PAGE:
[¶22]   The fourth issue addresses the ruling of the district court that it would not receive the report of the appraisers into evidence. The Kelloggs and L.U. Sheep Company contend that this ruling was premised on an erroneous ground by the trial court. In our judgment, this ruling was correct, however, for at least three reasons. First, § 1-26-711, W.S. 1977, sets forth the rules relating to the taking of a leasehold interest and makes no reference to compensation to the landowner, but the appraisers included compensation for loss of lease revenues in their report. Second, the clear implication of one of the holdings of the court in Coronado, 642 P.2d 423, is that compensation does not include any factor for loss of business, and the appraisers' report included a loss of business factor in the form of lease revenues. Third, the involvement of appraisers pursuant to Rule 71.1, W.R.C.P., in effect, constitutes a panel like a special master to advise the court, and the product of the appraisers' deliberations and consideration of just compensation should not be weighed in the balance of evidence at a jury trial which clearly is a determination de novo and not a review of the appraisers' recommendation.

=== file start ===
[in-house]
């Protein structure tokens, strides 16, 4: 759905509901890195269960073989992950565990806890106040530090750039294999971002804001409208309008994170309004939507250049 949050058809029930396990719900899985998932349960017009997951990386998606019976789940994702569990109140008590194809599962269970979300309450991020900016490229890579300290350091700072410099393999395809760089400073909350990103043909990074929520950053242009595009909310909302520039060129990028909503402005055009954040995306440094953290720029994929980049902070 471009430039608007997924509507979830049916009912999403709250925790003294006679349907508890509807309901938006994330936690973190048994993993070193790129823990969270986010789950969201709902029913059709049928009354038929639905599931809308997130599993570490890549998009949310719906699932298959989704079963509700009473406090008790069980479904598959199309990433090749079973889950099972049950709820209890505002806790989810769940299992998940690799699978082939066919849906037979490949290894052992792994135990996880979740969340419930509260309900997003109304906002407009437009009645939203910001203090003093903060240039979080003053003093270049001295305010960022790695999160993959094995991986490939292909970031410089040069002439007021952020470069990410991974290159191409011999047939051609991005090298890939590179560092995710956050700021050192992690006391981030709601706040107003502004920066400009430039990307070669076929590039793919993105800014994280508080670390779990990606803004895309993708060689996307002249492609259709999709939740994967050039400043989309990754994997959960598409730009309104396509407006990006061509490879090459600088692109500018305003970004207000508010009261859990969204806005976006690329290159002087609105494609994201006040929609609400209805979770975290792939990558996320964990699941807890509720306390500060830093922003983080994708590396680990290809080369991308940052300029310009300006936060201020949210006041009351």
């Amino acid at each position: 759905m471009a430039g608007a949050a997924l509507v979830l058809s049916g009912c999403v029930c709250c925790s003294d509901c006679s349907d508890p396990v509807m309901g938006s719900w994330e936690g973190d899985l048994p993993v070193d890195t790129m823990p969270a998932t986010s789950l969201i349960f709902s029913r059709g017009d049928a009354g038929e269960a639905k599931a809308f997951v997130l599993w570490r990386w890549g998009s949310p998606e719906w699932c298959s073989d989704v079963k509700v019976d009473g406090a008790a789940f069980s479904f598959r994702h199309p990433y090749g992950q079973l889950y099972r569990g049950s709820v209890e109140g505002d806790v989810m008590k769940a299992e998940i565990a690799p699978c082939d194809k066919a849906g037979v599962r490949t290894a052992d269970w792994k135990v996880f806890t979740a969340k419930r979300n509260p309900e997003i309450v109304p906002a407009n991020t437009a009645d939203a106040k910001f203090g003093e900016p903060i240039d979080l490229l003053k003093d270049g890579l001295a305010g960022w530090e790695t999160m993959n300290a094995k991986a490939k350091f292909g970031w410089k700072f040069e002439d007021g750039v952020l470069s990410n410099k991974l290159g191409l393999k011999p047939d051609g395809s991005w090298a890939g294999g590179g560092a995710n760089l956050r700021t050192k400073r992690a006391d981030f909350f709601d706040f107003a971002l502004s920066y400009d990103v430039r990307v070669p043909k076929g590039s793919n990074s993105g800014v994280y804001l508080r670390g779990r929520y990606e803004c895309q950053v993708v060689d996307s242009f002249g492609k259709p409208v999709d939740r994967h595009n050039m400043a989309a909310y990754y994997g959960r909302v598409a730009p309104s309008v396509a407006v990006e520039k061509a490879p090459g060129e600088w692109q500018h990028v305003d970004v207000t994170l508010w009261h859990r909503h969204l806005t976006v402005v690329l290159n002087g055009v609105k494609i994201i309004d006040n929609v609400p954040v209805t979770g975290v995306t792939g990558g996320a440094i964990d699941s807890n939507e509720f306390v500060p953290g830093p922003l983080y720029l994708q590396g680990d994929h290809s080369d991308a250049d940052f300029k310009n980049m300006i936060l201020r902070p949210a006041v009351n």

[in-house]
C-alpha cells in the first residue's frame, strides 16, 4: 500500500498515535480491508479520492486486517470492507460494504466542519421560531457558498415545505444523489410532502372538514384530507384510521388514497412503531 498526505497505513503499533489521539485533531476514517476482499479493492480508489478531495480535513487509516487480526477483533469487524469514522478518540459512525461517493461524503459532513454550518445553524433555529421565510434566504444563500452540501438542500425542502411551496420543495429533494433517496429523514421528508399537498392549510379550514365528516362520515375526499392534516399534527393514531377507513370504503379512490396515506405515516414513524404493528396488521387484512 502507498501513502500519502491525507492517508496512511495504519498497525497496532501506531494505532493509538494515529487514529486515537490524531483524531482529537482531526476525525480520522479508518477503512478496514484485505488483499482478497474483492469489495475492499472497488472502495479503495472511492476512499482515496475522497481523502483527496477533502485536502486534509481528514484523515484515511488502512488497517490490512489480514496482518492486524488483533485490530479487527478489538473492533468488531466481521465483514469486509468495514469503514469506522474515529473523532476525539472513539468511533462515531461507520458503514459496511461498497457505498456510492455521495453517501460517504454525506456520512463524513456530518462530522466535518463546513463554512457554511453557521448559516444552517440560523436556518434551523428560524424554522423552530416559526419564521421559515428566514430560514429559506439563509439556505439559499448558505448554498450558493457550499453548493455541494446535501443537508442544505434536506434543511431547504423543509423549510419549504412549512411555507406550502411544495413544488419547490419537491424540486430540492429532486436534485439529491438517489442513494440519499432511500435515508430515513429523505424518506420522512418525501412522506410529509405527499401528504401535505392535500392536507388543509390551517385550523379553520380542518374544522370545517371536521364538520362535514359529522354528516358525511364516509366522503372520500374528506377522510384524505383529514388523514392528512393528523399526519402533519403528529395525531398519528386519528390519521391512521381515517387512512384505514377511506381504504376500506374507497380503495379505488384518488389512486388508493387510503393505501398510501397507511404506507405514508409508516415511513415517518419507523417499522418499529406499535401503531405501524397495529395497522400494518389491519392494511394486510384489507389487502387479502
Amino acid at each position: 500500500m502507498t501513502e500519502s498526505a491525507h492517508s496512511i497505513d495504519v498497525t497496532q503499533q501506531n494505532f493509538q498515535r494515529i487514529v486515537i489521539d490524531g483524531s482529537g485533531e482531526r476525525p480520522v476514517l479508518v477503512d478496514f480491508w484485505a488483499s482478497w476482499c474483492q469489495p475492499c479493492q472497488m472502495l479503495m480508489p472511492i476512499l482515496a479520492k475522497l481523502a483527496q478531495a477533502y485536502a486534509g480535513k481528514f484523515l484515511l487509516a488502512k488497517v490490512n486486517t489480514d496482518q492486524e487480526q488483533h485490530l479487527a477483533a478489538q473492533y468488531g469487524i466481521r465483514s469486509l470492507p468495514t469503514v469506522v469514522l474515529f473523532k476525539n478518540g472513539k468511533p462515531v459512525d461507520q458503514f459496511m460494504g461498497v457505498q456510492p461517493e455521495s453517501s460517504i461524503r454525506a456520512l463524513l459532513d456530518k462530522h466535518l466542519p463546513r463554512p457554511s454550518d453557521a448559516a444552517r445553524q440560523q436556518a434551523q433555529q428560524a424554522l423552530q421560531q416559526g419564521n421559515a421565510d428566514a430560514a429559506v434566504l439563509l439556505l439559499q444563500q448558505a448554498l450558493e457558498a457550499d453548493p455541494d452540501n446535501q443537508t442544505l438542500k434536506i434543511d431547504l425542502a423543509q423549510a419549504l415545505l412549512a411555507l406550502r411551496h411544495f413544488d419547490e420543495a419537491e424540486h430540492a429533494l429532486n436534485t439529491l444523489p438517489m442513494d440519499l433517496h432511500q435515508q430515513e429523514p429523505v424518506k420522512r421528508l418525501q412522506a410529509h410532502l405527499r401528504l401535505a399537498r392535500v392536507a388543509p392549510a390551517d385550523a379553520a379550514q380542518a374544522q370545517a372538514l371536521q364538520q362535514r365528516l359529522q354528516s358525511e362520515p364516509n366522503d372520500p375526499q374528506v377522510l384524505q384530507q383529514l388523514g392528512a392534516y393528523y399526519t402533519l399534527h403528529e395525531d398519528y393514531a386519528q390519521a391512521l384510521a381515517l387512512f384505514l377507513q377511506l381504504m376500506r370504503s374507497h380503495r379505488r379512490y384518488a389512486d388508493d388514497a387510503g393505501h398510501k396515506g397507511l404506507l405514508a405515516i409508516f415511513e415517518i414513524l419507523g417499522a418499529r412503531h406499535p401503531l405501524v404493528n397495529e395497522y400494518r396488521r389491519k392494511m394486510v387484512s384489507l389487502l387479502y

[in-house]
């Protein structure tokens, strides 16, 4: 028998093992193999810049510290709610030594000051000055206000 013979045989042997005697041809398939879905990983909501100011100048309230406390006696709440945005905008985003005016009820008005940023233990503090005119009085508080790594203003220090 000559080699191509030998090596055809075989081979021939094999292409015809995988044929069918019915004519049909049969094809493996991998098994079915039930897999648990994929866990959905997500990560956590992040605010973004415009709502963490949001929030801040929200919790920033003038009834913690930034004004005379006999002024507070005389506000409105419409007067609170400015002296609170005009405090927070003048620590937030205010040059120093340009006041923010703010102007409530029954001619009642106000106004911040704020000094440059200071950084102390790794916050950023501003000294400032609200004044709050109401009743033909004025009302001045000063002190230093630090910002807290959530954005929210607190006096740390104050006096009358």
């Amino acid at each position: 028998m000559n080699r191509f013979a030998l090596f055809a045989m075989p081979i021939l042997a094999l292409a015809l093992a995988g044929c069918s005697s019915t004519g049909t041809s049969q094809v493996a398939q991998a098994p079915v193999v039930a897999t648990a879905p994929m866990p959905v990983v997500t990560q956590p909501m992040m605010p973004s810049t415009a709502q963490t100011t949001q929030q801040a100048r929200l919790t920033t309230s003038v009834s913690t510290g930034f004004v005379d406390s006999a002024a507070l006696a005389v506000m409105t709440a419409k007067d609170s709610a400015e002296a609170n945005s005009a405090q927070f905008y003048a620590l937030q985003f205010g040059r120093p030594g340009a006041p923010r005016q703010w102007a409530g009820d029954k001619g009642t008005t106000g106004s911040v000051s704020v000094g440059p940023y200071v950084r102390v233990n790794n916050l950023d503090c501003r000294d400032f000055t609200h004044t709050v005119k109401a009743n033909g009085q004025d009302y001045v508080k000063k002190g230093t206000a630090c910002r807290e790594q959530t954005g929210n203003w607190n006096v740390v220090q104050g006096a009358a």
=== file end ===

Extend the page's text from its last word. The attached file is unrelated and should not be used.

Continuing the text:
[¶23]   What we have said with respect to the admissibility of the appraisers' report also serves to control the rental value of the road. In our judgment, rental value of the land taken is the substantial equivalent of the loss of business foreclosed by Coronado, 642 P.2d 423, and that rule has not been adjusted by the Act. To the contrary, the specific provisions of the statute, § 1-26-711, W.S. 1977, relating to the taking of a leasehold interest do not provide for compensation to the landowner.